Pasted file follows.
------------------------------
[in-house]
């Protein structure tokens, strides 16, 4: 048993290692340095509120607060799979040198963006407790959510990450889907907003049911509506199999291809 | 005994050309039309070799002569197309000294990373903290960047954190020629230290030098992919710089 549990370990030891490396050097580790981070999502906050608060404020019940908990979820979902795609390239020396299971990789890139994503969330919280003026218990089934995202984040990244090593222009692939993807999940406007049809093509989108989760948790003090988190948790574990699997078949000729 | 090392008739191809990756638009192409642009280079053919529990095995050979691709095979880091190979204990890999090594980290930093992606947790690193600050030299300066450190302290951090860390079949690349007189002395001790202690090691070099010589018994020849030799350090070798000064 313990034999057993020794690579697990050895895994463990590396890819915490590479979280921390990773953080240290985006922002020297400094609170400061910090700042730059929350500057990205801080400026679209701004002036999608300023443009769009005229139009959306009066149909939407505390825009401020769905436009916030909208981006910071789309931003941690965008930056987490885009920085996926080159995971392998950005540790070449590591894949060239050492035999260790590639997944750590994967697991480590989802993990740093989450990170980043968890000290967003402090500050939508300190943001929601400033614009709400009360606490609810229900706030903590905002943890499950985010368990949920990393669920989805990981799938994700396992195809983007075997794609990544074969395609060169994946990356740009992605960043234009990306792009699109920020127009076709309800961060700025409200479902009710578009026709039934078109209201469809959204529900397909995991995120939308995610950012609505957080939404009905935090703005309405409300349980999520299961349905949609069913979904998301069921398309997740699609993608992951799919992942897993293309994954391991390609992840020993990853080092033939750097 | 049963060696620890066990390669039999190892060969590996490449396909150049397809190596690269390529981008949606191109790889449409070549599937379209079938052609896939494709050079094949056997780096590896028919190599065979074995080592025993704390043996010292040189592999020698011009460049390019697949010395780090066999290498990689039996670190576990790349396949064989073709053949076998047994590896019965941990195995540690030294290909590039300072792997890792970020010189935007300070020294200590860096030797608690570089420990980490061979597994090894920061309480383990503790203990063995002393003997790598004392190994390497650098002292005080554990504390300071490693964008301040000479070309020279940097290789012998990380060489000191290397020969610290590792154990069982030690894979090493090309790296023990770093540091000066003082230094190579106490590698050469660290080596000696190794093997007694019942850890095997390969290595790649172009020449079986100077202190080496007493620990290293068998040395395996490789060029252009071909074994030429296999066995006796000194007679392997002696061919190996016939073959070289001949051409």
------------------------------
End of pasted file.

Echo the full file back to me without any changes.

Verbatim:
[in-house]
């Protein structure tokens, strides 16, 4: 048993290692340095509120607060799979040198963006407790959510990450889907907003049911509506199999291809 | 005994050309039309070799002569197309000294990373903290960047954190020629230290030098992919710089 549990370990030891490396050097580790981070999502906050608060404020019940908990979820979902795609390239020396299971990789890139994503969330919280003026218990089934995202984040990244090593222009692939993807999940406007049809093509989108989760948790003090988190948790574990699997078949000729 | 090392008739191809990756638009192409642009280079053919529990095995050979691709095979880091190979204990890999090594980290930093992606947790690193600050030299300066450190302290951090860390079949690349007189002395001790202690090691070099010589018994020849030799350090070798000064 313990034999057993020794690579697990050895895994463990590396890819915490590479979280921390990773953080240290985006922002020297400094609170400061910090700042730059929350500057990205801080400026679209701004002036999608300023443009769009005229139009959306009066149909939407505390825009401020769905436009916030909208981006910071789309931003941690965008930056987490885009920085996926080159995971392998950005540790070449590591894949060239050492035999260790590639997944750590994967697991480590989802993990740093989450990170980043968890000290967003402090500050939508300190943001929601400033614009709400009360606490609810229900706030903590905002943890499950985010368990949920990393669920989805990981799938994700396992195809983007075997794609990544074969395609060169994946990356740009992605960043234009990306792009699109920020127009076709309800961060700025409200479902009710578009026709039934078109209201469809959204529900397909995991995120939308995610950012609505957080939404009905935090703005309405409300349980999520299961349905949609069913979904998301069921398309997740699609993608992951799919992942897993293309994954391991390609992840020993990853080092033939750097 | 049963060696620890066990390669039999190892060969590996490449396909150049397809190596690269390529981008949606191109790889449409070549599937379209079938052609896939494709050079094949056997780096590896028919190599065979074995080592025993704390043996010292040189592999020698011009460049390019697949010395780090066999290498990689039996670190576990790349396949064989073709053949076998047994590896019965941990195995540690030294290909590039300072792997890792970020010189935007300070020294200590860096030797608690570089420990980490061979597994090894920061309480383990503790203990063995002393003997790598004392190994390497650098002292005080554990504390300071490693964008301040000479070309020279940097290789012998990380060489000191290397020969610290590792154990069982030690894979090493090309790296023990770093540091000066003082230094190579106490590698050469660290080596000696190794093997007694019942850890095997390969290595790649172009020449079986100077202190080496007493620990290293068998040395395996490789060029252009071909074994030429296999066995006796000194007679392997002696061919190996016939073959070289001949051409």